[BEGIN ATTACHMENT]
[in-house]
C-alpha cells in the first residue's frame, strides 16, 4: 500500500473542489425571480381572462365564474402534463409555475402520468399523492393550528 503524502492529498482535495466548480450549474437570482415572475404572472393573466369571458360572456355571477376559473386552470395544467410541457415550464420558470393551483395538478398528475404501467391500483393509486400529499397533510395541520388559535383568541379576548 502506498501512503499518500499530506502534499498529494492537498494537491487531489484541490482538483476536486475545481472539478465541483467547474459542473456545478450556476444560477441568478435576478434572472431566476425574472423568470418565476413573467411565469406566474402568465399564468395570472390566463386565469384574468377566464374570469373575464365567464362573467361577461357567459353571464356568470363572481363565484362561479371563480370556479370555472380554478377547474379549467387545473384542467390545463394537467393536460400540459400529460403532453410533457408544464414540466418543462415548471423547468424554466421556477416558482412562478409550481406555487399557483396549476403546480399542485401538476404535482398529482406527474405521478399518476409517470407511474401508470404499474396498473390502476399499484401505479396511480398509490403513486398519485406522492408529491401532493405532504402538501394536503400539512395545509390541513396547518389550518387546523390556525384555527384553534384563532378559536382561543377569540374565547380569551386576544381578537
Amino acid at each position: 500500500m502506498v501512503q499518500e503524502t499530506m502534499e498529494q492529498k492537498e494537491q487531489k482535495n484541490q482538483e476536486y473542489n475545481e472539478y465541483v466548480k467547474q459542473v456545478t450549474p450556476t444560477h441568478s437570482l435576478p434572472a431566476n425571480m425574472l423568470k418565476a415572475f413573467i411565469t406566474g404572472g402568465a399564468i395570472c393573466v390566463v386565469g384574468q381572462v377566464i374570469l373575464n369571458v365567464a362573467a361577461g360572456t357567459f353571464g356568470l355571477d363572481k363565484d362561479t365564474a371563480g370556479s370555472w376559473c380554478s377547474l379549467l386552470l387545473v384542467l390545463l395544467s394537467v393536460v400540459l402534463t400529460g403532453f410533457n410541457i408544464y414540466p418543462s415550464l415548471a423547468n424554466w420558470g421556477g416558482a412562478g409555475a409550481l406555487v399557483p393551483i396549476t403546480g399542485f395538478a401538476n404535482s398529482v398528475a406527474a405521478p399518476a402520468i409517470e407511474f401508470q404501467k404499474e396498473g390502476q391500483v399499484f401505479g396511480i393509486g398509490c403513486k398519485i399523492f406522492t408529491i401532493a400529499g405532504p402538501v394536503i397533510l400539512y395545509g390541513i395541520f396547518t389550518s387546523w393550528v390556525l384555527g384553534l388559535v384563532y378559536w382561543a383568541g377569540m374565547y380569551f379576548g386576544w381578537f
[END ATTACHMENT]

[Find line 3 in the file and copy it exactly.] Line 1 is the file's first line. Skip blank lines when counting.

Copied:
Amino acid at each position: 500500500m502506498v501512503q499518500e503524502t499530506m502534499e498529494q492529498k492537498e494537491q487531489k482535495n484541490q482538483e476536486y473542489n475545481e472539478y465541483v466548480k467547474q459542473v456545478t450549474p450556476t444560477h441568478s437570482l435576478p434572472a431566476n425571480m425574472l423568470k418565476a415572475f413573467i411565469t406566474g404572472g402568465a399564468i395570472c393573466v390566463v386565469g384574468q381572462v377566464i374570469l373575464n369571458v365567464a362573467a361577461g360572456t357567459f353571464g356568470l355571477d363572481k363565484d362561479t365564474a371563480g370556479s370555472w376559473c380554478s377547474l379549467l386552470l387545473v384542467l390545463l395544467s394537467v393536460v400540459l402534463t400529460g403532453f410533457n410541457i408544464y414540466p418543462s415550464l415548471a423547468n424554466w420558470g421556477g416558482a412562478g409555475a409550481l406555487v399557483p393551483i396549476t403546480g399542485f395538478a401538476n404535482s398529482v398528475a406527474a405521478p399518476a402520468i409517470e407511474f401508470q404501467k404499474e396498473g390502476q391500483v399499484f401505479g396511480i393509486g398509490c403513486k398519485i399523492f406522492t408529491i401532493a400529499g405532504p402538501v394536503i397533510l400539512y395545509g390541513i395541520f396547518t389550518s387546523w393550528v390556525l384555527g384553534l388559535v384563532y378559536w382561543a383568541g377569540m374565547y380569551f379576548g386576544w381578537f